If I told you that when I ditched hustle culture my business actually became more successful, would you believe me?
I know, I know. Sounds too good to be true – right?
I was once stuck in the grind of hustle culture thinking it was my only option. Fortunately, I found a better way to do things that led to even more success.
That’s why I ditched hustle culture for good and never looked back.
It wasn’t always this way. I absolutely lived the “hustle culture” life
Before having a kid, I worked way more than 40 hours a week, I commuted in multiple hours of traffic all across the bay every day, and I generally felt anxious and “behind” most of the time.
I thought this was the only way to have success. Turns out that hustle culture really wasn’t necessary in order to find success. At least not success as I defined it for myself.
So if you have dreams you want to lean into, this one is for you.
What is hustle culture?
Hustle culture is super common where I lived in Silicon Valley, and amongst entrepreneurs in general. In fact, in some circles, it’s an assumed part of “making it,” whether in corporate America, Silicon Valley, or as a solopreneur of any kind.
“Hustle culture” refers to the value within many pockets of our society of nearly constantly working, or prioritizing work over other values. Whether that looks like skipping meals, missing family time, or just generally focusing on work when you eat, sleep, and breathe.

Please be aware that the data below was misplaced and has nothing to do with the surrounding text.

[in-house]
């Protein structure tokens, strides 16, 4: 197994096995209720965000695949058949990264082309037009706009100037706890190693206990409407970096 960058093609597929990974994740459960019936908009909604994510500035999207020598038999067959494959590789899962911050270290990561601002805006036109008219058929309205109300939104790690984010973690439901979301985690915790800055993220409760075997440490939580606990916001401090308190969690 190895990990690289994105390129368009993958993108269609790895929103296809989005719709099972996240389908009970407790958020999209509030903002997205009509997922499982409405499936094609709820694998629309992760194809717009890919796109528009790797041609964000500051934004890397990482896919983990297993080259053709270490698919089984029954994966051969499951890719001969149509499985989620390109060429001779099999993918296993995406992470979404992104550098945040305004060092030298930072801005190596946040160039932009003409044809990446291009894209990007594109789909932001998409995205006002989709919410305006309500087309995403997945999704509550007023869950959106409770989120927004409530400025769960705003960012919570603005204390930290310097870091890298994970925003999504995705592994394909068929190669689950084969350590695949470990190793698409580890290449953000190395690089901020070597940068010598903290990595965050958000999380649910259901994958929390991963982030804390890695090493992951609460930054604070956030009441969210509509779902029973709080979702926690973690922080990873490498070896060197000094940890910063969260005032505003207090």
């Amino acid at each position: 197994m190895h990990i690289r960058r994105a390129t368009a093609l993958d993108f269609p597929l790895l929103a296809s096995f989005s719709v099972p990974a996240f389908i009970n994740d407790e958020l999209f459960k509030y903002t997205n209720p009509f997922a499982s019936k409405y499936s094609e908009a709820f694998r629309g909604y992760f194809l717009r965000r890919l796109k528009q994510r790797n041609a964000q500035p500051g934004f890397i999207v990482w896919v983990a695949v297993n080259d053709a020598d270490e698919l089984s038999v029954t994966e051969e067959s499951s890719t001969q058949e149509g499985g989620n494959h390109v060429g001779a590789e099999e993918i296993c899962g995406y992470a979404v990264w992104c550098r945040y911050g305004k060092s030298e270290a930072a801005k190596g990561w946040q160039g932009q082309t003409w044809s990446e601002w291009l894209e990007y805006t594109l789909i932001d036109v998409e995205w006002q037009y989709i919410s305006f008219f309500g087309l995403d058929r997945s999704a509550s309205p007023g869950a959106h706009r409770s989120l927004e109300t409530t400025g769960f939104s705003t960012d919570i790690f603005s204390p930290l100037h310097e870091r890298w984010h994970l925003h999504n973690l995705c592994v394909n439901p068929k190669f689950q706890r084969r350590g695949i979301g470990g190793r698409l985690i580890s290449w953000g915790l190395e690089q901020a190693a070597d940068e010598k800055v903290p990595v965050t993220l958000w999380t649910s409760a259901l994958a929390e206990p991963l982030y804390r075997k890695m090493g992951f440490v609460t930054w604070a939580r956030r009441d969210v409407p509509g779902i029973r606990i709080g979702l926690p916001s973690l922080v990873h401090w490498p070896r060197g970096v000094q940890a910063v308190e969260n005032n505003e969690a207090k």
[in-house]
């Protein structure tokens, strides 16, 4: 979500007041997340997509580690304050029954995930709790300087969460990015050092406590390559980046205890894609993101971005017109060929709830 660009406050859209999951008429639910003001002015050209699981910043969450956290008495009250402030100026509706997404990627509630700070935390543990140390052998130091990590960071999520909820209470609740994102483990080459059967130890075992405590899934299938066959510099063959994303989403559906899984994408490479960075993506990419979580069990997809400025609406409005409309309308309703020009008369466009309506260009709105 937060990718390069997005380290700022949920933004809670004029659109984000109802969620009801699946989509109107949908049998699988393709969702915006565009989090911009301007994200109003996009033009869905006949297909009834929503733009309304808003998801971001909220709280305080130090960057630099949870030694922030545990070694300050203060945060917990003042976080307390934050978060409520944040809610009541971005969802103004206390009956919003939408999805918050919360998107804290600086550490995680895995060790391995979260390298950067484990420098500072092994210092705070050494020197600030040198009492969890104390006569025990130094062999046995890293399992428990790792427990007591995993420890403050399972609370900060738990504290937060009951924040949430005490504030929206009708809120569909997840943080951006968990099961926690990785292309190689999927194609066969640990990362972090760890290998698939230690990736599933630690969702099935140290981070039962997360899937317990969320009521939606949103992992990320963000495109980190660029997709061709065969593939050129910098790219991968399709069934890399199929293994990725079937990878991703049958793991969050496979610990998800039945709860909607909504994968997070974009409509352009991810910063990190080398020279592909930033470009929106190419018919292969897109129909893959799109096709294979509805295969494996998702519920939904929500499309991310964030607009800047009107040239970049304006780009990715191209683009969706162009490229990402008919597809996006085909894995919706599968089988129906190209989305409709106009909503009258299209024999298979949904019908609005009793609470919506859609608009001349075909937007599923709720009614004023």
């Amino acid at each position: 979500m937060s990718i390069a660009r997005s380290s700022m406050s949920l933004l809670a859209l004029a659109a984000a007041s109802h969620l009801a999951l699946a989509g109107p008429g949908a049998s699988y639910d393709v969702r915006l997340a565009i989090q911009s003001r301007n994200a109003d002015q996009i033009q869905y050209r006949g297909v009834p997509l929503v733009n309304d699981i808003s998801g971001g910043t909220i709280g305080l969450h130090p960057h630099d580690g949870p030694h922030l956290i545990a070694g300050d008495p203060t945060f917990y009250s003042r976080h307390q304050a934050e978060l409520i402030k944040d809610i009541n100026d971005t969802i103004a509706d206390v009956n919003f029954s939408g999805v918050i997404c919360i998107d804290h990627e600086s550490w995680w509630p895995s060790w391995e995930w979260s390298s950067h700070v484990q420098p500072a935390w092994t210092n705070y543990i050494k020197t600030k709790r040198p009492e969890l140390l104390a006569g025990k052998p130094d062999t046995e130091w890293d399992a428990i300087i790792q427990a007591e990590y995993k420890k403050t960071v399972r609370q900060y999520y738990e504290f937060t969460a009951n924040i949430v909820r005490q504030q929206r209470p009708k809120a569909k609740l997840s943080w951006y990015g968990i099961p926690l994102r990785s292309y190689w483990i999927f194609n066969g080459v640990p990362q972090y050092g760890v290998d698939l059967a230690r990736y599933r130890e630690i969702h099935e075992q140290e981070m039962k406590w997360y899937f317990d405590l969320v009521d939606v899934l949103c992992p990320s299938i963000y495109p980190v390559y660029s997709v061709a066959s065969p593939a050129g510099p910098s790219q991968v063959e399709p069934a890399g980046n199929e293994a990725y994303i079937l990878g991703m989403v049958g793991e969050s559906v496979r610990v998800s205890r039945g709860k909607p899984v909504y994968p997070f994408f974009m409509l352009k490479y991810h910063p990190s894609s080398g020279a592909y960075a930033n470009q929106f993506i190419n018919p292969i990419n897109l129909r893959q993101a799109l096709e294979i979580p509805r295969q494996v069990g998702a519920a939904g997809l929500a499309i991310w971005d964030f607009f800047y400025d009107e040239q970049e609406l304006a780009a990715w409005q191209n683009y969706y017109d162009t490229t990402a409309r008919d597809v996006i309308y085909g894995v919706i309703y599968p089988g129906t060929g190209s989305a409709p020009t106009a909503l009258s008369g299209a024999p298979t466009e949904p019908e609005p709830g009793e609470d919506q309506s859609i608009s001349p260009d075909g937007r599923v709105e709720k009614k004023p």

Now at face value, that doesn’t sound good. And that’s because it’s not.
In many circles, the capacity to hustle like this is highly praised and valued. And based on what I’ve seen from my clients working in tech, hustle culture is often celebrated for the sake of hustling.
Like my clients feeling like they can’t leave the office at 5pm, even if they’ve already completed all of their allotted work tasks, because then they look like they’re not hustling.
I used to think that hustle culture was the only way to “make it”.
I used to hold the perspective that, even though hustling isn’t ideal from a self-care perspective, it is necessary if you want to be an entrepreneur of any sort.
Or even if you just want to barely “make it” – whether it be getting a doctorate degree, working at an agency job, or just about any option that hopefully someday gets you the paycheck you want in life.
I saw it as a necessary evil in life. So I hustled pretty hard.
Even when I started Private Practice Skills, I was doing it all on the side of my regular job. Most nights, I’d be up late at night developing content.
I eventually realized that “hustle culture” wasn’t acceptable anymore.
Once I had a kid, hustling just didn’t feel acceptable to me anymore. That’s why I ditched hustle culture altogether. I needed to be available to my daughter, not prioritize my work over her.